A result as predictable as a seasonal panto, with the home supporters voicing not too subtly their opinion that the man in the middle was the real villain of the piece.
In truth, they should look elsewhere, reserving particular grievance at the failure of George Naoupu to ground the ball in the second half when it seemed easier to score than not.
Peter Stringer – surely Peter Pan in panto – was the dastardly foil on that occasion, somehow bridging the immense gap in physique to grapple sufficiently with the immense forward who missed rugby's equivalent of an open goal.
Connacht – miffed at what seems to be the latest edict to emerge from IRB head honcho Joel Jutge's office, ie blow immediately for a penalty try at scrum time for an offence within the five-metre line – had other chances too.
Ian Keatley, one of several outstanding Munster performers, chased down wing Fetu'u Vainikolo in a positively Olympian sprint to effect another try-saving tackle in the opening act, when, one would have presumed, the wing should always beat the out-half in the foot race.
And so Munster, it would seem, never get tired of beating up on Connacht and the westerners never weary of singing the same sad lament in regretful defeat. "It was all I expected it to be," beamed Rob Penney (below), whose old school admiration for rugby derbies was clearly augmented by victory on a typically foul night in the west.
"The Connacht guys can be really happy with their performance. Eric Elwood and his team are functioning well and they're a difficult proposition, especially up here.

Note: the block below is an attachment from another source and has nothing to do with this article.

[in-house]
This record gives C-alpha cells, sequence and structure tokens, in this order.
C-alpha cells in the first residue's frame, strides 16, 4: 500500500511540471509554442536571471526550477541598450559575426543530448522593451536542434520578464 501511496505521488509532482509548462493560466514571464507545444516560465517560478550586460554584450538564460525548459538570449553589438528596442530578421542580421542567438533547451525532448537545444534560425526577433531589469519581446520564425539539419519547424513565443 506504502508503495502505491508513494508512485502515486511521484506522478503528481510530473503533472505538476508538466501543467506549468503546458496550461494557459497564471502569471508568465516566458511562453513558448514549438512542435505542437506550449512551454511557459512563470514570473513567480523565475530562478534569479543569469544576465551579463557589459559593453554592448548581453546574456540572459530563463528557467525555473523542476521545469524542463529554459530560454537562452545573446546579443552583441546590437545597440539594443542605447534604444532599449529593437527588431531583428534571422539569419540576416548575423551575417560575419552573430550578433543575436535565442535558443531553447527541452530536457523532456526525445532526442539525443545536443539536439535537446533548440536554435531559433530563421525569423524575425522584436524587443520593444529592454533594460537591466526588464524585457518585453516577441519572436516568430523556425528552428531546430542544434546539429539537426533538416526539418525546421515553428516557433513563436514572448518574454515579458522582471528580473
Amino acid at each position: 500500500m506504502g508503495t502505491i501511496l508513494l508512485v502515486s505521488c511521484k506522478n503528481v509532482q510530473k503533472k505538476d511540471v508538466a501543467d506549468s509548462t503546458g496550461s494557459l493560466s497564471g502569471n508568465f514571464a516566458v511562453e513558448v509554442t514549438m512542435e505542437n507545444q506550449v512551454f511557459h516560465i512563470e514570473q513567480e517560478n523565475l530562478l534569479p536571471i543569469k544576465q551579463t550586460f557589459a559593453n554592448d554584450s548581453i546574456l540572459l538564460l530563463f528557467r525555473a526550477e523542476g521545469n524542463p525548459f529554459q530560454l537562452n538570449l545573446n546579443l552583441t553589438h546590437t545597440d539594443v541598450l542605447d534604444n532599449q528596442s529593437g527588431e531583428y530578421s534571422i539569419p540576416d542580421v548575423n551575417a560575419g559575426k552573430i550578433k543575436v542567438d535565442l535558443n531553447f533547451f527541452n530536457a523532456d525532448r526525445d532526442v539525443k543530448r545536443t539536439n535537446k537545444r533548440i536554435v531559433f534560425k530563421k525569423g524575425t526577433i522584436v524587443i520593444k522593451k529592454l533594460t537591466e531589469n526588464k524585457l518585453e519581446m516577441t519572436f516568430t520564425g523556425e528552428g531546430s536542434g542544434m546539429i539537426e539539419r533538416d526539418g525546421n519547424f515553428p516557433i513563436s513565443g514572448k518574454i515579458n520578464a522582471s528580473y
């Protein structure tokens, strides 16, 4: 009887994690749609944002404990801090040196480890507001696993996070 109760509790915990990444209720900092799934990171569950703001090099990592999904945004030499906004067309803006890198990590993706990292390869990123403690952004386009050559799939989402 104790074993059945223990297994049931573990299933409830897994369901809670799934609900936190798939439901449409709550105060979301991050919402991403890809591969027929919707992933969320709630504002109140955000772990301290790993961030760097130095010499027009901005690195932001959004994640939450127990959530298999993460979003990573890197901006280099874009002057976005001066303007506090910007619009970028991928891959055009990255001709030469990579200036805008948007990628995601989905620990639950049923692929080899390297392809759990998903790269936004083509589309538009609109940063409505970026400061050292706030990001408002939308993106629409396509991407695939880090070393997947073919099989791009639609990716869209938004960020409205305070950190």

"But I'm equally proud of our boys being able to come up here and secure the four points heading into Christmas, so we can sit back and relax after a difficult battle."
Elwood's involvement in this fixture yet again produced a familiar script where the underdogs dared to plunder, but failed to escape with the goods – think 'Jack and the Beanstalk' with a less than happy ending for the young hero.
"As you can imagine we are pretty peed off to say the least," said Elwood, whose province's record against Munster maintained its depressingly familiar routine – now 37 defeats in 38 outings.
"We felt we did enough in the second half when we created opportunities. It wasn't our best first half with the ill discipline and that. But Fetu'u had that chance and in the second half we felt we created enough opportunities to win that game."
On an evening necessitating much huffing and puffing, the contest was effectively decided just before and after half-time, during which time the away side lurched from a 6-3 deficit into a decisive 16-6 lead.
Connacht were arguably undone by their inability to capitalise on an early trend of domination in territory and possession; they won most of the kicking duels and when Munster decided for the first time to fling the pill wide, they almost stole in for a try.
Johne Murphy's poor midfield pass was met with an even worse attempted catch by Luke O'Dea and before we could say, "He's behind you," Vainikolo was gambolling towards the corner. The Samoan didn't expect anyone to be behind him so quickly, though.